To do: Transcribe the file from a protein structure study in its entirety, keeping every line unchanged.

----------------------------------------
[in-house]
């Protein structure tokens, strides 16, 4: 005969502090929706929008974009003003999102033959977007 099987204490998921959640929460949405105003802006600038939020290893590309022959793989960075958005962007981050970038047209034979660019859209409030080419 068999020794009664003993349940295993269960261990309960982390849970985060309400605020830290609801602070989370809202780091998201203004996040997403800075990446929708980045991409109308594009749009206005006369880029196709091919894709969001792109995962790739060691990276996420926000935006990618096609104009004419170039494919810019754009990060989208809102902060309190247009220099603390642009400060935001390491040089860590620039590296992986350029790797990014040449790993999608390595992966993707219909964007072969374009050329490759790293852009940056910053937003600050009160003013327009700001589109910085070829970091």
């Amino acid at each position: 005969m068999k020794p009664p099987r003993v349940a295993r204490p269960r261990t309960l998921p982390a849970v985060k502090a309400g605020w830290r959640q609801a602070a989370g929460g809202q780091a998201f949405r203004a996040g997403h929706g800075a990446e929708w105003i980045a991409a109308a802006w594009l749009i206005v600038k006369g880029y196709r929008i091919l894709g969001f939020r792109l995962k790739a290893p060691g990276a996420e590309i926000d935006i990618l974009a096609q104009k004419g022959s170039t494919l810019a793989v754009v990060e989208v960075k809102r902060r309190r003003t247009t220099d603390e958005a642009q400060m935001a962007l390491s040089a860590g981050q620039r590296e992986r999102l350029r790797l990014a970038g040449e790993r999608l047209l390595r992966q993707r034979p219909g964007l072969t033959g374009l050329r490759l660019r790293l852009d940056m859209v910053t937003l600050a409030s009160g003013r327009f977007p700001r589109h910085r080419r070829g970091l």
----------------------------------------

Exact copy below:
[in-house]
């Protein structure tokens, strides 16, 4: 005969502090929706929008974009003003999102033959977007 099987204490998921959640929460949405105003802006600038939020290893590309022959793989960075958005962007981050970038047209034979660019859209409030080419 068999020794009664003993349940295993269960261990309960982390849970985060309400605020830290609801602070989370809202780091998201203004996040997403800075990446929708980045991409109308594009749009206005006369880029196709091919894709969001792109995962790739060691990276996420926000935006990618096609104009004419170039494919810019754009990060989208809102902060309190247009220099603390642009400060935001390491040089860590620039590296992986350029790797990014040449790993999608390595992966993707219909964007072969374009050329490759790293852009940056910053937003600050009160003013327009700001589109910085070829970091």
């Amino acid at each position: 005969m068999k020794p009664p099987r003993v349940a295993r204490p269960r261990t309960l998921p982390a849970v985060k502090a309400g605020w830290r959640q609801a602070a989370g929460g809202q780091a998201f949405r203004a996040g997403h929706g800075a990446e929708w105003i980045a991409a109308a802006w594009l749009i206005v600038k006369g880029y196709r929008i091919l894709g969001f939020r792109l995962k790739a290893p060691g990276a996420e590309i926000d935006i990618l974009a096609q104009k004419g022959s170039t494919l810019a793989v754009v990060e989208v960075k809102r902060r309190r003003t247009t220099d603390e958005a642009q400060m935001a962007l390491s040089a860590g981050q620039r590296e992986r999102l350029r790797l990014a970038g040449e790993r999608l047209l390595r992966q993707r034979p219909g964007l072969t033959g374009l050329r490759l660019r790293l852009d940056m859209v910053t937003l600050a409030s009160g003013r327009f977007p700001r589109h910085r080419r070829g970091l």